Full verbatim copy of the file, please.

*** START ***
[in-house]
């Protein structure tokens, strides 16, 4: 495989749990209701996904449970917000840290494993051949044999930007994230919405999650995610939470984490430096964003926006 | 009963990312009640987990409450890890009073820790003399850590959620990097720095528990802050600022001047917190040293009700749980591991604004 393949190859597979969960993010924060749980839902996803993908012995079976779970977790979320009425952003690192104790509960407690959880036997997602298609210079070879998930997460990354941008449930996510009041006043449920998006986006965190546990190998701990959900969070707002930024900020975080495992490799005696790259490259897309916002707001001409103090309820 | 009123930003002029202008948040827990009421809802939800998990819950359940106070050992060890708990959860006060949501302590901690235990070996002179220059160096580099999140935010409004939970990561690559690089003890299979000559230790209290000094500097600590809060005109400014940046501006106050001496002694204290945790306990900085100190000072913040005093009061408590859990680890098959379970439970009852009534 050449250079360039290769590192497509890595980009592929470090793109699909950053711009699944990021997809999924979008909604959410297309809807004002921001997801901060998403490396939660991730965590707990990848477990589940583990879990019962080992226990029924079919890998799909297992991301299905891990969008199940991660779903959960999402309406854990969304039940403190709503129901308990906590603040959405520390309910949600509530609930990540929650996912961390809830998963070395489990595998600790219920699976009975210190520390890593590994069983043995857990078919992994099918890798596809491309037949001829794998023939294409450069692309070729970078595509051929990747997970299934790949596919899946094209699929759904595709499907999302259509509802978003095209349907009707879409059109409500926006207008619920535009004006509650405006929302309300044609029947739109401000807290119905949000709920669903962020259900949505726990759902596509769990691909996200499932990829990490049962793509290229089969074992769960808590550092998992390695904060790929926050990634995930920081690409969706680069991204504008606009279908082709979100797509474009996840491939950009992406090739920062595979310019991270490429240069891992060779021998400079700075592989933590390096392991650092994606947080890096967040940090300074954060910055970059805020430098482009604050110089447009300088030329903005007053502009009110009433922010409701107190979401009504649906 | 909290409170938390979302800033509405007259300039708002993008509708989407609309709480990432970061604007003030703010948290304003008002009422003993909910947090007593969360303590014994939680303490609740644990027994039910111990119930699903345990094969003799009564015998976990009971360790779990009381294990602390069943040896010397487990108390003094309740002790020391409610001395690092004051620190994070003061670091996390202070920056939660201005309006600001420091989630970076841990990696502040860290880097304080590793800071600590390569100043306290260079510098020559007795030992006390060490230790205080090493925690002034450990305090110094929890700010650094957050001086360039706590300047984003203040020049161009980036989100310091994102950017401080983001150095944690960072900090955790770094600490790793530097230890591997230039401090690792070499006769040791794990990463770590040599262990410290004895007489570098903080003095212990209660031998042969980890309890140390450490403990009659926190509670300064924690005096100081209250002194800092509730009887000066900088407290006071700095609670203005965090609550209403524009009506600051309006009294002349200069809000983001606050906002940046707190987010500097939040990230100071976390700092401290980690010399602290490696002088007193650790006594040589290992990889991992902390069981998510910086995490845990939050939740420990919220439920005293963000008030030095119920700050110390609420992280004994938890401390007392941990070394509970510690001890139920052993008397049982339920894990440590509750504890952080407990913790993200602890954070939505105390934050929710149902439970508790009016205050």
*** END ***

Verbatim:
[in-house]
């Protein structure tokens, strides 16, 4: 495989749990209701996904449970917000840290494993051949044999930007994230919405999650995610939470984490430096964003926006 | 009963990312009640987990409450890890009073820790003399850590959620990097720095528990802050600022001047917190040293009700749980591991604004 393949190859597979969960993010924060749980839902996803993908012995079976779970977790979320009425952003690192104790509960407690959880036997997602298609210079070879998930997460990354941008449930996510009041006043449920998006986006965190546990190998701990959900969070707002930024900020975080495992490799005696790259490259897309916002707001001409103090309820 | 009123930003002029202008948040827990009421809802939800998990819950359940106070050992060890708990959860006060949501302590901690235990070996002179220059160096580099999140935010409004939970990561690559690089003890299979000559230790209290000094500097600590809060005109400014940046501006106050001496002694204290945790306990900085100190000072913040005093009061408590859990680890098959379970439970009852009534 050449250079360039290769590192497509890595980009592929470090793109699909950053711009699944990021997809999924979008909604959410297309809807004002921001997801901060998403490396939660991730965590707990990848477990589940583990879990019962080992226990029924079919890998799909297992991301299905891990969008199940991660779903959960999402309406854990969304039940403190709503129901308990906590603040959405520390309910949600509530609930990540929650996912961390809830998963070395489990595998600790219920699976009975210190520390890593590994069983043995857990078919992994099918890798596809491309037949001829794998023939294409450069692309070729970078595509051929990747997970299934790949596919899946094209699929759904595709499907999302259509509802978003095209349907009707879409059109409500926006207008619920535009004006509650405006929302309300044609029947739109401000807290119905949000709920669903962020259900949505726990759902596509769990691909996200499932990829990490049962793509290229089969074992769960808590550092998992390695904060790929926050990634995930920081690409969706680069991204504008606009279908082709979100797509474009996840491939950009992406090739920062595979310019991270490429240069891992060779021998400079700075592989933590390096392991650092994606947080890096967040940090300074954060910055970059805020430098482009604050110089447009300088030329903005007053502009009110009433922010409701107190979401009504649906 | 909290409170938390979302800033509405007259300039708002993008509708989407609309709480990432970061604007003030703010948290304003008002009422003993909910947090007593969360303590014994939680303490609740644990027994039910111990119930699903345990094969003799009564015998976990009971360790779990009381294990602390069943040896010397487990108390003094309740002790020391409610001395690092004051620190994070003061670091996390202070920056939660201005309006600001420091989630970076841990990696502040860290880097304080590793800071600590390569100043306290260079510098020559007795030992006390060490230790205080090493925690002034450990305090110094929890700010650094957050001086360039706590300047984003203040020049161009980036989100310091994102950017401080983001150095944690960072900090955790770094600490790793530097230890591997230039401090690792070499006769040791794990990463770590040599262990410290004895007489570098903080003095212990209660031998042969980890309890140390450490403990009659926190509670300064924690005096100081209250002194800092509730009887000066900088407290006071700095609670203005965090609550209403524009009506600051309006009294002349200069809000983001606050906002940046707190987010500097939040990230100071976390700092401290980690010399602290490696002088007193650790006594040589290992990889991992902390069981998510910086995490845990939050939740420990919220439920005293963000008030030095119920700050110390609420992280004994938890401390007392941990070394509970510690001890139920052993008397049982339920894990440590509750504890952080407990913790993200602890954070939505105390934050929710149902439970508790009016205050």